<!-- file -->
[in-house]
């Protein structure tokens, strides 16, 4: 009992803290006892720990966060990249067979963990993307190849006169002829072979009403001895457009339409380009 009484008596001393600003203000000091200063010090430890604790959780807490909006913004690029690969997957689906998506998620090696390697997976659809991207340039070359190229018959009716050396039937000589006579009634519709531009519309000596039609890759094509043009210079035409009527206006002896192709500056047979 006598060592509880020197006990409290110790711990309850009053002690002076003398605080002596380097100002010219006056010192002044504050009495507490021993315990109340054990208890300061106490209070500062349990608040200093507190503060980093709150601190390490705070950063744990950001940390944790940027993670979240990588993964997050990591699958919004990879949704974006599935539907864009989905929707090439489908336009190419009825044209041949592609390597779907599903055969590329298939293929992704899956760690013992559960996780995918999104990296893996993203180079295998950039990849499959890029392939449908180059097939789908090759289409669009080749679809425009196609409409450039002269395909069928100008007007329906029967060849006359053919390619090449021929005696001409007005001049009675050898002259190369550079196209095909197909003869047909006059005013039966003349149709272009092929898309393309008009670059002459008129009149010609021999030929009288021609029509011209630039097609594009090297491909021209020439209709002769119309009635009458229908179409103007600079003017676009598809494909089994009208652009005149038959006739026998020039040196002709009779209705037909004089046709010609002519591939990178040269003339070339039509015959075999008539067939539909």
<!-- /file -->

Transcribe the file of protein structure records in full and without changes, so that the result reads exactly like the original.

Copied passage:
[in-house]
């Protein structure tokens, strides 16, 4: 009992803290006892720990966060990249067979963990993307190849006169002829072979009403001895457009339409380009 009484008596001393600003203000000091200063010090430890604790959780807490909006913004690029690969997957689906998506998620090696390697997976659809991207340039070359190229018959009716050396039937000589006579009634519709531009519309000596039609890759094509043009210079035409009527206006002896192709500056047979 006598060592509880020197006990409290110790711990309850009053002690002076003398605080002596380097100002010219006056010192002044504050009495507490021993315990109340054990208890300061106490209070500062349990608040200093507190503060980093709150601190390490705070950063744990950001940390944790940027993670979240990588993964997050990591699958919004990879949704974006599935539907864009989905929707090439489908336009190419009825044209041949592609390597779907599903055969590329298939293929992704899956760690013992559960996780995918999104990296893996993203180079295998950039990849499959890029392939449908180059097939789908090759289409669009080749679809425009196609409409450039002269395909069928100008007007329906029967060849006359053919390619090449021929005696001409007005001049009675050898002259190369550079196209095909197909003869047909006059005013039966003349149709272009092929898309393309008009670059002459008129009149010609021999030929009288021609029509011209630039097609594009090297491909021209020439209709002769119309009635009458229908179409103007600079003017676009598809494909089994009208652009005149038959006739026998020039040196002709009779209705037909004089046709010609002519591939990178040269003339070339039509015959075999008539067939539909």